San Francisco voters recalled District Attorney Chesa Boudin 60%-40% yesterday (but with only 26% turnout), which suggests a growing backlash against progressive crime policies as crime rates inch up from their historic lows:
Boudin was an easy scapegoat. Decades of failed housing and mental-health policies have fed a homelessness crisis in a city that was never as liberal as it appeared. The pandemic appeared to fuel deep sociological challenges that no politician or prosecutor had easy answers for. Still, his rejection reflected visible grassroots anger at both these conditions and his policies, particularly Boudin’s unwillingness to bring heavier charges against shoplifters and other kinds of petty thieves that had come to define, in the popular imagination, 2020s San Francisco. Wealthy, older voters were eager to dump Boudin, as were middle-class non-white voters, particularly Asian Americans. Victimized by a surge in hate crimes, Asian voters felt Boudin had not responded properly to their plight. In 2021, Boudin drew sharp criticism for failing to describe the murder of Vicha Ratanapakdee, an 84-year-old Thai man, as a racially motivated crime. While denouncing the crime, Boudin said the defendant was “in some sort of a temper tantrum” and said there was no evidence to charge him with a hate crime. His office would later charge him with murder and elder abuse, but it wasn’t enough to assuage anger in the community.
The outcome in Los Angeles, though, was not so decisive. [Rick] Caruso, a former Republican who developed the Grove and other popular malls in the city, unloaded almost $40 million to shoot to the top of the polls and discombobulate a sleepy race that was supposed to be Bass’s to lose. Caruso blanketed the city with TV and digital ads and secured the backing of several major celebrities, including Kim Kardashian and Gwyneth Paltrow. His campaign, in many ways, represented conservative backlash: He promised to hire more cops and championed the broken-windows policing pioneered by Bill Bratton, the former police commissioner of L.A. and New York. Like Rudy Giuliani and other right-wing mayoral candidates of yore, he vowed to crack down on perceived disorder in the city.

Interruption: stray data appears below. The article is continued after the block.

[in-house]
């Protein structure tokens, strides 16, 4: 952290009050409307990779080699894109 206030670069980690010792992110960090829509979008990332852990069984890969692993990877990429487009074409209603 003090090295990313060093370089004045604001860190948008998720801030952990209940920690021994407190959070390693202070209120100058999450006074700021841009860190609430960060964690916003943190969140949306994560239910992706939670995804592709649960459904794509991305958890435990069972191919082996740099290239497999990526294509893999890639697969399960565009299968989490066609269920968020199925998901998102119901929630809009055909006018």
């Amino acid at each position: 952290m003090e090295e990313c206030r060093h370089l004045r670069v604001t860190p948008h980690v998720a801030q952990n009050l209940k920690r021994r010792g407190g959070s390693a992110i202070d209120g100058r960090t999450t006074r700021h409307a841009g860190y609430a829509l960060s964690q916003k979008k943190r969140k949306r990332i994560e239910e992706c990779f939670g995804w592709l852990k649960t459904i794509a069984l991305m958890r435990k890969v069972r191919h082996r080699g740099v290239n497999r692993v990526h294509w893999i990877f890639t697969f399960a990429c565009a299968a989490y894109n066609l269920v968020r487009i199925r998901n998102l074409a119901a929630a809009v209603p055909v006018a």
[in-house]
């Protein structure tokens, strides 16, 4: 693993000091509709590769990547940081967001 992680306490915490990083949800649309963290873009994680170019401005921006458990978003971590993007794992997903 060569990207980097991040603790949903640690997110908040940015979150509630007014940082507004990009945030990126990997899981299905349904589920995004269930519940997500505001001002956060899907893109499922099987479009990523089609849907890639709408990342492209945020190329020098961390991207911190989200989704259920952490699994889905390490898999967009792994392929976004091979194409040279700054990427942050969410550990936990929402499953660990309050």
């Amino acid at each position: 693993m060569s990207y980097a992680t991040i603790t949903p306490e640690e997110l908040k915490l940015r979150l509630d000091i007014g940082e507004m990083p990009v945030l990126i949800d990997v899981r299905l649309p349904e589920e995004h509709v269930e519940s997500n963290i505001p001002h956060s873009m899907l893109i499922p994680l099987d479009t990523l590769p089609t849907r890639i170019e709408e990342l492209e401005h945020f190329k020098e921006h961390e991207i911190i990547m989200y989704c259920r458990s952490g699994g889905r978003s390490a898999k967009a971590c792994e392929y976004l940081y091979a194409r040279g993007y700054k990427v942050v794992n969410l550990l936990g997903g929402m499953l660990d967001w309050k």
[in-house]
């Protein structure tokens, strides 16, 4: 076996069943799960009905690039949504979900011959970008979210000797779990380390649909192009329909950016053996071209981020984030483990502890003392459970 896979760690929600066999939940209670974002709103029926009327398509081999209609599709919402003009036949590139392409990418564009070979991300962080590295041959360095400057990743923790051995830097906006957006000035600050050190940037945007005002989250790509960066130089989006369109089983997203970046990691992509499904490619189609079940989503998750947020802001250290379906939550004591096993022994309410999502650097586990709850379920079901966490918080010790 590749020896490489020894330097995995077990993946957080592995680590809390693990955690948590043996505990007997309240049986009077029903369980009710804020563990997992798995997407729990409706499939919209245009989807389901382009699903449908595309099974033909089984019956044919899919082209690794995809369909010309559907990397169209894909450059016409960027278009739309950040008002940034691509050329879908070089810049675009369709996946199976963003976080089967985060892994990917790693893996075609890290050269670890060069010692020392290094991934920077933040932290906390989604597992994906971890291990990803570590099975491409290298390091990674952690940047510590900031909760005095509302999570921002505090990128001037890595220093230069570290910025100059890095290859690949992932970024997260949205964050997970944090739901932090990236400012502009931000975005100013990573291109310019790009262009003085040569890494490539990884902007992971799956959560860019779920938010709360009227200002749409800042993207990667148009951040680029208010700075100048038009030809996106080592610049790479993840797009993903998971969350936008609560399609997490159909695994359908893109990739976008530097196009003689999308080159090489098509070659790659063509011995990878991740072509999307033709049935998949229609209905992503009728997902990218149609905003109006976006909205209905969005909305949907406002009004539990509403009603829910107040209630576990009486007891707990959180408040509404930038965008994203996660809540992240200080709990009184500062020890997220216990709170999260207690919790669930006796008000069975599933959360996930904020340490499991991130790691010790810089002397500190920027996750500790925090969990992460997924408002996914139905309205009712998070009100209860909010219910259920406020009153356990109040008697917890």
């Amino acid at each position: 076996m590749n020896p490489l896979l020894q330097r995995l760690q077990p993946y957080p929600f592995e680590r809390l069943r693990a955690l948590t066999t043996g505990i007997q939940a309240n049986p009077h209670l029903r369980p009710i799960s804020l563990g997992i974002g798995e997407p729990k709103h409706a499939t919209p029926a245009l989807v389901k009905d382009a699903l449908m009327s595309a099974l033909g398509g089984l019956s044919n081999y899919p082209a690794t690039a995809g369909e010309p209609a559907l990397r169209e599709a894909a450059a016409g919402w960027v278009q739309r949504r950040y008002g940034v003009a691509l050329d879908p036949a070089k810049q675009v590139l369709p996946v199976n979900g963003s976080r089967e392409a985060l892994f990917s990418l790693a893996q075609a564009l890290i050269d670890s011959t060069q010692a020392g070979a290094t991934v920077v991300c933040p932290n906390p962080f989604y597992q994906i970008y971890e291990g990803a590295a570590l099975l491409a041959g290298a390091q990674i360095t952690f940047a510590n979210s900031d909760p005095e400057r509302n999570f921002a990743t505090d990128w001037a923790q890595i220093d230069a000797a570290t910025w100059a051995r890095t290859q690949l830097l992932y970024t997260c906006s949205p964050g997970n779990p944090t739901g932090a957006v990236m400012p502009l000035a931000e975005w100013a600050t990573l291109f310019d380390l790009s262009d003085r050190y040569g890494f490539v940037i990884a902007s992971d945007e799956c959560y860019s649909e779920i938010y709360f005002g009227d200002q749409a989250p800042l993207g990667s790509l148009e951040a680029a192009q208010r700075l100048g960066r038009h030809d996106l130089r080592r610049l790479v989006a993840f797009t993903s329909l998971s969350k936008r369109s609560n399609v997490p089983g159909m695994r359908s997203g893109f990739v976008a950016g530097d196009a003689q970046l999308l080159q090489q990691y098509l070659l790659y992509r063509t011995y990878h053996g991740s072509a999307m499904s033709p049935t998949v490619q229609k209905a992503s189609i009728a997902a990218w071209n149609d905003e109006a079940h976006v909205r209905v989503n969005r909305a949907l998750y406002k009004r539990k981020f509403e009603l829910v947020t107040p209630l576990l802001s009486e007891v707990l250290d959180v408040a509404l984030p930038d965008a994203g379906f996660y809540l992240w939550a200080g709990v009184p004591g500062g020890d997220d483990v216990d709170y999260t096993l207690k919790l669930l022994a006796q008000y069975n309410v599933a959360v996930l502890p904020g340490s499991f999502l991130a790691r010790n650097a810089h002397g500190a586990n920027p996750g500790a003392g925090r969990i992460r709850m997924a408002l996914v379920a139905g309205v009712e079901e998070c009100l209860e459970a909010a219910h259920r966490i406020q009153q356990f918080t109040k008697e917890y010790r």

Caruso was also able to exploit the blind spot of California’s left — the belief that it is progressive, and accepted by broad numbers of people, to allow the unhoused to sleep in tents on public property. But, borrowing from some on the left in the housing movement, he also promised to build 30,000 new shelter beds, convert more hotels and motels into shelters, as well as petition the federal government to triple the number of Section 8 vouchers.
Because we Americans have the maturity and attention spans of toddlers, the Right can always count on progressive policies (mental health care, education, anti-poverty measures) taking too long to solve the problems (crime, drugs, homelessness) that a lack of said policies cause. In other words, we know how to reduce crime, drug use, and homelessness, but it takes a lot of time and attention to do so. Right-wing "lock 'em up" policies appeal to the toddlers voters because they seem immediate and decisive, even though overwhelming evidence shows they fail in the long run. The lack of voter turnout in San Francisco yesterday contributed to Boudin's loss, by some accounts.
I suspect Boudin's problems went a lot deeper than just advocating progressive, long-range solutions to crime and homelessness. It seems a lot like he had a tin ear and a rigidity of thought (i.e., arrogance) that pissed off his natural allies. We have the same situation here in Chicago, where Mayor Lori Lightfoot—whom I supported—has done everything in her power to ensure she only serves a single term, mainly by crapping on her friends. For example, in Chicago, it's hard to lose both the Chicago Teachers Union and the Chicago Public Schools, but Lightfoot achieved that elusive goal last year. It looks a lot like Boudin took a similar approach to office, with expected results.